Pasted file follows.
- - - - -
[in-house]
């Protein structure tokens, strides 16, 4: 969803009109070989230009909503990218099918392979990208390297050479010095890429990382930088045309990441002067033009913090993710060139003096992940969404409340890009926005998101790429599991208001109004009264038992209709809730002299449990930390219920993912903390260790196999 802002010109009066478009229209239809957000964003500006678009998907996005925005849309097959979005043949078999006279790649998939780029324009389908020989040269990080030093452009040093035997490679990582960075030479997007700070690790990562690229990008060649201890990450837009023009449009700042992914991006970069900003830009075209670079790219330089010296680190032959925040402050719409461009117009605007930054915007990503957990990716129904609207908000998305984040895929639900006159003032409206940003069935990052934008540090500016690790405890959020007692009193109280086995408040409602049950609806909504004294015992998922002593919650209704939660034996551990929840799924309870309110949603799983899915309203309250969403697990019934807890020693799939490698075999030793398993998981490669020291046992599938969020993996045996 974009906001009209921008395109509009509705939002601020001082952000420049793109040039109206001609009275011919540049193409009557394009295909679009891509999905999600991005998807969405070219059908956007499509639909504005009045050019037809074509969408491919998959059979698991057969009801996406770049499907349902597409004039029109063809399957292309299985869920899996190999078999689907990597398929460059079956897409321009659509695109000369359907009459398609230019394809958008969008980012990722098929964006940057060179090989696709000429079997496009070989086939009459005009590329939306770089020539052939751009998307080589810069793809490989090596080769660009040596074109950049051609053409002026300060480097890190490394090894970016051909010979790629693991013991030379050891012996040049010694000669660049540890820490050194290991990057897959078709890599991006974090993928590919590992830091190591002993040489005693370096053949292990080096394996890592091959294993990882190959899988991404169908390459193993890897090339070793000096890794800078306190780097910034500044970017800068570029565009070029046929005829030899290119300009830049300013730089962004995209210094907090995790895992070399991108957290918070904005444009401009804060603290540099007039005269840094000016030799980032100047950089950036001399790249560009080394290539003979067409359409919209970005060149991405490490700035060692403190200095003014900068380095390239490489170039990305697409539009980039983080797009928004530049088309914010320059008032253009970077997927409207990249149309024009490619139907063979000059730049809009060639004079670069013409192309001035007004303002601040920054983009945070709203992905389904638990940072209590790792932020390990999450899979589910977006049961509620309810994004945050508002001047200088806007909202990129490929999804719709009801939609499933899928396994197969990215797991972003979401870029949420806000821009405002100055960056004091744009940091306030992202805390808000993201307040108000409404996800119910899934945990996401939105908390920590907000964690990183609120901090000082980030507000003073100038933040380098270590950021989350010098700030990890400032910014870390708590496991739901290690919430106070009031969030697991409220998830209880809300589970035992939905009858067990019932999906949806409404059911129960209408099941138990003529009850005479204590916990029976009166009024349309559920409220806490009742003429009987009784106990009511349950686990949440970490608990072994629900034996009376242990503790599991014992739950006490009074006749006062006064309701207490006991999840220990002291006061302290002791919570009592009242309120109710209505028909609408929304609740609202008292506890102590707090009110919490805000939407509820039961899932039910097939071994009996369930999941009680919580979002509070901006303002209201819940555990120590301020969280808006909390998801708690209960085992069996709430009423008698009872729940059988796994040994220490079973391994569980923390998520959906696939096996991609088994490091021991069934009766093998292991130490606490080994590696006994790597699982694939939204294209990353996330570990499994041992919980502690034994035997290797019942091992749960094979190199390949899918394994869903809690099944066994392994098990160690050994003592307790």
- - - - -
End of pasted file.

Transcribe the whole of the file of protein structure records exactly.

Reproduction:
[in-house]
């Protein structure tokens, strides 16, 4: 969803009109070989230009909503990218099918392979990208390297050479010095890429990382930088045309990441002067033009913090993710060139003096992940969404409340890009926005998101790429599991208001109004009264038992209709809730002299449990930390219920993912903390260790196999 802002010109009066478009229209239809957000964003500006678009998907996005925005849309097959979005043949078999006279790649998939780029324009389908020989040269990080030093452009040093035997490679990582960075030479997007700070690790990562690229990008060649201890990450837009023009449009700042992914991006970069900003830009075209670079790219330089010296680190032959925040402050719409461009117009605007930054915007990503957990990716129904609207908000998305984040895929639900006159003032409206940003069935990052934008540090500016690790405890959020007692009193109280086995408040409602049950609806909504004294015992998922002593919650209704939660034996551990929840799924309870309110949603799983899915309203309250969403697990019934807890020693799939490698075999030793398993998981490669020291046992599938969020993996045996 974009906001009209921008395109509009509705939002601020001082952000420049793109040039109206001609009275011919540049193409009557394009295909679009891509999905999600991005998807969405070219059908956007499509639909504005009045050019037809074509969408491919998959059979698991057969009801996406770049499907349902597409004039029109063809399957292309299985869920899996190999078999689907990597398929460059079956897409321009659509695109000369359907009459398609230019394809958008969008980012990722098929964006940057060179090989696709000429079997496009070989086939009459005009590329939306770089020539052939751009998307080589810069793809490989090596080769660009040596074109950049051609053409002026300060480097890190490394090894970016051909010979790629693991013991030379050891012996040049010694000669660049540890820490050194290991990057897959078709890599991006974090993928590919590992830091190591002993040489005693370096053949292990080096394996890592091959294993990882190959899988991404169908390459193993890897090339070793000096890794800078306190780097910034500044970017800068570029565009070029046929005829030899290119300009830049300013730089962004995209210094907090995790895992070399991108957290918070904005444009401009804060603290540099007039005269840094000016030799980032100047950089950036001399790249560009080394290539003979067409359409919209970005060149991405490490700035060692403190200095003014900068380095390239490489170039990305697409539009980039983080797009928004530049088309914010320059008032253009970077997927409207990249149309024009490619139907063979000059730049809009060639004079670069013409192309001035007004303002601040920054983009945070709203992905389904638990940072209590790792932020390990999450899979589910977006049961509620309810994004945050508002001047200088806007909202990129490929999804719709009801939609499933899928396994197969990215797991972003979401870029949420806000821009405002100055960056004091744009940091306030992202805390808000993201307040108000409404996800119910899934945990996401939105908390920590907000964690990183609120901090000082980030507000003073100038933040380098270590950021989350010098700030990890400032910014870390708590496991739901290690919430106070009031969030697991409220998830209880809300589970035992939905009858067990019932999906949806409404059911129960209408099941138990003529009850005479204590916990029976009166009024349309559920409220806490009742003429009987009784106990009511349950686990949440970490608990072994629900034996009376242990503790599991014992739950006490009074006749006062006064309701207490006991999840220990002291006061302290002791919570009592009242309120109710209505028909609408929304609740609202008292506890102590707090009110919490805000939407509820039961899932039910097939071994009996369930999941009680919580979002509070901006303002209201819940555990120590301020969280808006909390998801708690209960085992069996709430009423008698009872729940059988796994040994220490079973391994569980923390998520959906696939096996991609088994490091021991069934009766093998292991130490606490080994590696006994790597699982694939939204294209990353996330570990499994041992919980502690034994035997290797019942091992749960094979190199390949899918394994869903809690099944066994392994098990160690050994003592307790």